Samoan jewelry makers warned: Be aware of import laws

fili@samoanews.com

A Tongan couple’s case was brought to Samoa News’ attention over the weekend by two Samoans living in Honolulu because there is Samoan jewelry made from sea turtle shell and there has to be more vigilant review of such issues in the territory before anyone looks at exporting such jewelry to the US.

A Tongan couple, who are naturalized US citizens, living in Hawai’i, have pled not guilty at the federal court in Honolulu to selling jewelry made from humpback whale and sea turtle bones imported from Tonga without required permits.

The couple, Semisi ‘James’ Muti and Liliani Muti, were each charged with four counts in an indictment handed down Dec. 6 by a federal grand jury in Honolulu. The couple made their initial appearance and were arraigned yesterday afternoon at the Honolulu federal court where each defendant entered not guilty pleas.

Bond is set at $10,000 unsecured for each defendant, according to federal documents, which also show that the couple goes on trial early next year.

According to the 12-page indictment, the defendants operate the Old Hawaii Arts & Crafts business, which specializes in wood/ bone carvings, tapa making. The defendants also sold jewelry, including jewelry made from humpback whale bones at the Aloha Stadium Swap Meet and they also have a store at the Schofield Barracks Main Exchange.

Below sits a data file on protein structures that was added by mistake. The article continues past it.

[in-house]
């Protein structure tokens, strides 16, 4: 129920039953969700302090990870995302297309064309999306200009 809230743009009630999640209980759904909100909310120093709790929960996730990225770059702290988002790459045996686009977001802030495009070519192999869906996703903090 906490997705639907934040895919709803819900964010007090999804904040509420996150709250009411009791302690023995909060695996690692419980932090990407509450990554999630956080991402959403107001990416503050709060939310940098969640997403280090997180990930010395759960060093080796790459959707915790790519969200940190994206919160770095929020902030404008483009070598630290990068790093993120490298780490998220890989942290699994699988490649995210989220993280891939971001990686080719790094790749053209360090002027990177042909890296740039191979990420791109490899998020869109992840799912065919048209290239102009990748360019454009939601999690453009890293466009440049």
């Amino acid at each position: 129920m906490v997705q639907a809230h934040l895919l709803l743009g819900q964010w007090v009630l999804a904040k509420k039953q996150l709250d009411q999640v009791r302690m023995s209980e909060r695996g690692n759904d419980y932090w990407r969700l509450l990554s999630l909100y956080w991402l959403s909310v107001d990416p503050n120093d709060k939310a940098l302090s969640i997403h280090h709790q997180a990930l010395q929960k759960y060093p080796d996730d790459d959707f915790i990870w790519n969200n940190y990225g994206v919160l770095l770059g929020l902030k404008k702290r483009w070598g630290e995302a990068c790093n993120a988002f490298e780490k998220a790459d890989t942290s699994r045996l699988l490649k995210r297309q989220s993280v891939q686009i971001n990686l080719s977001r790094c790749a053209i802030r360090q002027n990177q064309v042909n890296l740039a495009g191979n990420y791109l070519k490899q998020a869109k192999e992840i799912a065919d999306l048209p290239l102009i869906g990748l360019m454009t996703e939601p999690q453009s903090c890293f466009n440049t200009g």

The US government says there are federal regulations and laws pertaining to these types of exports.

Among the four counts is conspiracy to defraud the US government. And to achieve conspiracy, the indictment alleges that the defendant knowingly imported from Tonga — without first obtaining necessary Tongan export permits or equivalent documents — for jewelry made from bones of humpback whales and green turtles.

At least one shipment was sent from Hawai’i to Japan without obtaining the required export permits from the US. The defendants also sold some of the imported jewelry in Hawai’i and they also lied about the source of the jewelry, the indictment alleges.

The government also alleged several actions by the defendants. For example, in April last year, the defendants caused a shipment of jewelry made from humpback whale bones to be transported from Tonga to the US. The shipment contained about 590 items of jewelry and the shipment arrived in Los Angeles in May of last year. It was then transported to Hawaii.

The indictment also shows that the defendants packed the shipment — which included jewelry made from green sea turtles — and send it to Japan. Additionally, Mrs. Muti received a payment of $5,400 through a wire transfer for the shipment to Japan and her husband had sold some of the jewelry to undercover law enforcement officers for $1,300.

(Samoa News should point out that American Samoa does fall under US federal jurisdiction, with the Marine Mammal Protect Act and Endangered Species Act serving to protect turtles and whales in the Territory’s waters.)

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